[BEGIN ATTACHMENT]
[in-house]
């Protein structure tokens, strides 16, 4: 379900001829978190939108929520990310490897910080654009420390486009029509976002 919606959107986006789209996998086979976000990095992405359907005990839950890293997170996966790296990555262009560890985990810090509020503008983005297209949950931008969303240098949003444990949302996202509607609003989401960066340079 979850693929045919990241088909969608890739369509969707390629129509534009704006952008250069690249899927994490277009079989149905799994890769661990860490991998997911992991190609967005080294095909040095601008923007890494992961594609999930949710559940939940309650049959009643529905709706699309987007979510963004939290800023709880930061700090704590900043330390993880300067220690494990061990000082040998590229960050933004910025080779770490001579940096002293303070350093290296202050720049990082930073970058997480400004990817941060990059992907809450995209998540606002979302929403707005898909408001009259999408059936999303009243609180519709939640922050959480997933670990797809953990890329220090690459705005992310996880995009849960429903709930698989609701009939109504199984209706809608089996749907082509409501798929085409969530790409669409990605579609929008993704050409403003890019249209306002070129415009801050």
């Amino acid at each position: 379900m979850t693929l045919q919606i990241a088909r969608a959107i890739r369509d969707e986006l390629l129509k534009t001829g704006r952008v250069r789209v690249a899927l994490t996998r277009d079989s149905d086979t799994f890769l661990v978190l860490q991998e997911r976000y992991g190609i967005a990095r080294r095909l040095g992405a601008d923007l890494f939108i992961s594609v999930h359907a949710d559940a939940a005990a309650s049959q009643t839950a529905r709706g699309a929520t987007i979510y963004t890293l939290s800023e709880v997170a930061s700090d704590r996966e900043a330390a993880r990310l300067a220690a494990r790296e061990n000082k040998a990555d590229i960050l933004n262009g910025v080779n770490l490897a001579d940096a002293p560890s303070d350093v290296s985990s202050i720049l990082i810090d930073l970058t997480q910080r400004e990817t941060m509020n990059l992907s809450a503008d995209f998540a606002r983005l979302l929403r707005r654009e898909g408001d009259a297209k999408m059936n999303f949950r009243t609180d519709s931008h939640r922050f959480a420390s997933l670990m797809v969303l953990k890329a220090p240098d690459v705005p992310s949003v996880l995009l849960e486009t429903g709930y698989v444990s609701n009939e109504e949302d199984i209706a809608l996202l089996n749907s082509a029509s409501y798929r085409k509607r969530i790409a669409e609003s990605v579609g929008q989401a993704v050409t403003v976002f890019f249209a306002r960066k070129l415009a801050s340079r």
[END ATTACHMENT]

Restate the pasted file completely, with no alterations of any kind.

[in-house]
């Protein structure tokens, strides 16, 4: 379900001829978190939108929520990310490897910080654009420390486009029509976002 919606959107986006789209996998086979976000990095992405359907005990839950890293997170996966790296990555262009560890985990810090509020503008983005297209949950931008969303240098949003444990949302996202509607609003989401960066340079 979850693929045919990241088909969608890739369509969707390629129509534009704006952008250069690249899927994490277009079989149905799994890769661990860490991998997911992991190609967005080294095909040095601008923007890494992961594609999930949710559940939940309650049959009643529905709706699309987007979510963004939290800023709880930061700090704590900043330390993880300067220690494990061990000082040998590229960050933004910025080779770490001579940096002293303070350093290296202050720049990082930073970058997480400004990817941060990059992907809450995209998540606002979302929403707005898909408001009259999408059936999303009243609180519709939640922050959480997933670990797809953990890329220090690459705005992310996880995009849960429903709930698989609701009939109504199984209706809608089996749907082509409501798929085409969530790409669409990605579609929008993704050409403003890019249209306002070129415009801050």
């Amino acid at each position: 379900m979850t693929l045919q919606i990241a088909r969608a959107i890739r369509d969707e986006l390629l129509k534009t001829g704006r952008v250069r789209v690249a899927l994490t996998r277009d079989s149905d086979t799994f890769l661990v978190l860490q991998e997911r976000y992991g190609i967005a990095r080294r095909l040095g992405a601008d923007l890494f939108i992961s594609v999930h359907a949710d559940a939940a005990a309650s049959q009643t839950a529905r709706g699309a929520t987007i979510y963004t890293l939290s800023e709880v997170a930061s700090d704590r996966e900043a330390a993880r990310l300067a220690a494990r790296e061990n000082k040998a990555d590229i960050l933004n262009g910025v080779n770490l490897a001579d940096a002293p560890s303070d350093v290296s985990s202050i720049l990082i810090d930073l970058t997480q910080r400004e990817t941060m509020n990059l992907s809450a503008d995209f998540a606002r983005l979302l929403r707005r654009e898909g408001d009259a297209k999408m059936n999303f949950r009243t609180d519709s931008h939640r922050f959480a420390s997933l670990m797809v969303l953990k890329a220090p240098d690459v705005p992310s949003v996880l995009l849960e486009t429903g709930y698989v444990s609701n009939e109504e949302d199984i209706a809608l996202l089996n749907s082509a029509s409501y798929r085409k509607r969530i790409a669409e609003s990605v579609g929008q989401a993704v050409t403003v976002f890019f249209a306002r960066k070129l415009a801050s340079r």